By Maddie Rehayem
Showing up on time for Pitchfork each day was rewarding because of the lesser-known local acts in the lineup this year. Of course it’s exciting to have bands, DJs and rappers come in from around the United States, Canada and overseas, but having a few Chicago acts on the bill keeps the festival grounded and proves to festivalgoers as diverse as the artists on the bill that our city can hold its own in the world of music.
The first local band I saw was the first band to play at Pitchfork this year, Outer Minds. They play that kind of garage rock that I find impossible not to enjoy, no matter how well or how poorly it is executed. A fun band, refreshing and just too cool, their set was perfect for ringing in this year’s fest.
Later that day Willis Earl Beal, whose booming voice is reminiscent of Chicago blues music, performed on the same stage. Accompanying himself with nothing but an old-fashioned tape machine or a few strings plucked on an electric guitar, Beal captivated his audience, many of whom were curious to see what all the hype was really about. A one-man powerhouse of a performer, Beal has an almost magical voice that he can bring from a soft murmur to a roar. It’s captivating either way.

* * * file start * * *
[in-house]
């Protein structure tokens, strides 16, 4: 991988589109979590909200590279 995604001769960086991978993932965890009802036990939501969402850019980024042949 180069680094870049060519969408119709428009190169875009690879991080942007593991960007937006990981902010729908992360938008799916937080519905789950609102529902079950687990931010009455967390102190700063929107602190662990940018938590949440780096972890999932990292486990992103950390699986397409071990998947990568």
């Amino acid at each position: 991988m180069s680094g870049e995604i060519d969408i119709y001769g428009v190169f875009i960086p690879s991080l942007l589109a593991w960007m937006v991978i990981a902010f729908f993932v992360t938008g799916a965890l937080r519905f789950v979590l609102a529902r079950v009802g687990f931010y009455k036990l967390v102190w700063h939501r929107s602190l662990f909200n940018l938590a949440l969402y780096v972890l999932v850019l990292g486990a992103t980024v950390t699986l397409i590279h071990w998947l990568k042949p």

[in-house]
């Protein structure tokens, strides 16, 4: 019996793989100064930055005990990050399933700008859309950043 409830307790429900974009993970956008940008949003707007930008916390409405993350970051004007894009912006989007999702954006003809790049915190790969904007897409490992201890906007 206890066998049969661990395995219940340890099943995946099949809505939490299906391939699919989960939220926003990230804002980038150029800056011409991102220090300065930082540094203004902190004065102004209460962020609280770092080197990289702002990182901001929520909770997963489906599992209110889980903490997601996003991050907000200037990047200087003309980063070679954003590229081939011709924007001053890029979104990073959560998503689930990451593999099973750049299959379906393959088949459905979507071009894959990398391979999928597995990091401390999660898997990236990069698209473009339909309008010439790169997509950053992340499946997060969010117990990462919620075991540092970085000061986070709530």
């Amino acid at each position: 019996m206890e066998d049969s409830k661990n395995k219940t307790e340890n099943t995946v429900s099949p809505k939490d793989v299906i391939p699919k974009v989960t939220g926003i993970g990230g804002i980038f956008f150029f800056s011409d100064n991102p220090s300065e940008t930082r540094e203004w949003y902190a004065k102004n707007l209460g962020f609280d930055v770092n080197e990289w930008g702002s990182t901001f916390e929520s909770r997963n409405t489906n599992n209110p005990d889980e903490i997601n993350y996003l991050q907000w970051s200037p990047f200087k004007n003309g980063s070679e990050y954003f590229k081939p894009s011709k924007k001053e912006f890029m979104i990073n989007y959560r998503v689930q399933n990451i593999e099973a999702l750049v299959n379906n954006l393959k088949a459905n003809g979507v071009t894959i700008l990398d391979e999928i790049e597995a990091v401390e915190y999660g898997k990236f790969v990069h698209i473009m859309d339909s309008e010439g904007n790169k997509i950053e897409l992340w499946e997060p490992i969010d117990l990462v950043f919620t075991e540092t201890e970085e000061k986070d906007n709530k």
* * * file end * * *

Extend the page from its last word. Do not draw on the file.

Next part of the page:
A Lull opened Pitchfork on Sunday. Also from Chicago, they seemed excited to be playing their ambient-tribal tunes. I am really just a sucker for any sort of quality homegrown music, and A Lull satisfied me in that department (plus they gave away free download codes for their new EP, “Meat Mountain”).
The icing on the cake for Chicago music fans at Pitchfork though was the unannounced appearance of young rapper Chief Keef and his crew. Keef appeared unannounced (aside from a few Twitter rumors), at the end of AraabMuzik’s set. Just sixteen years old, Keef has blown up in recent months, apparent in how much of AraabMuzik’s crowd and even those waiting for Beach House were singing along.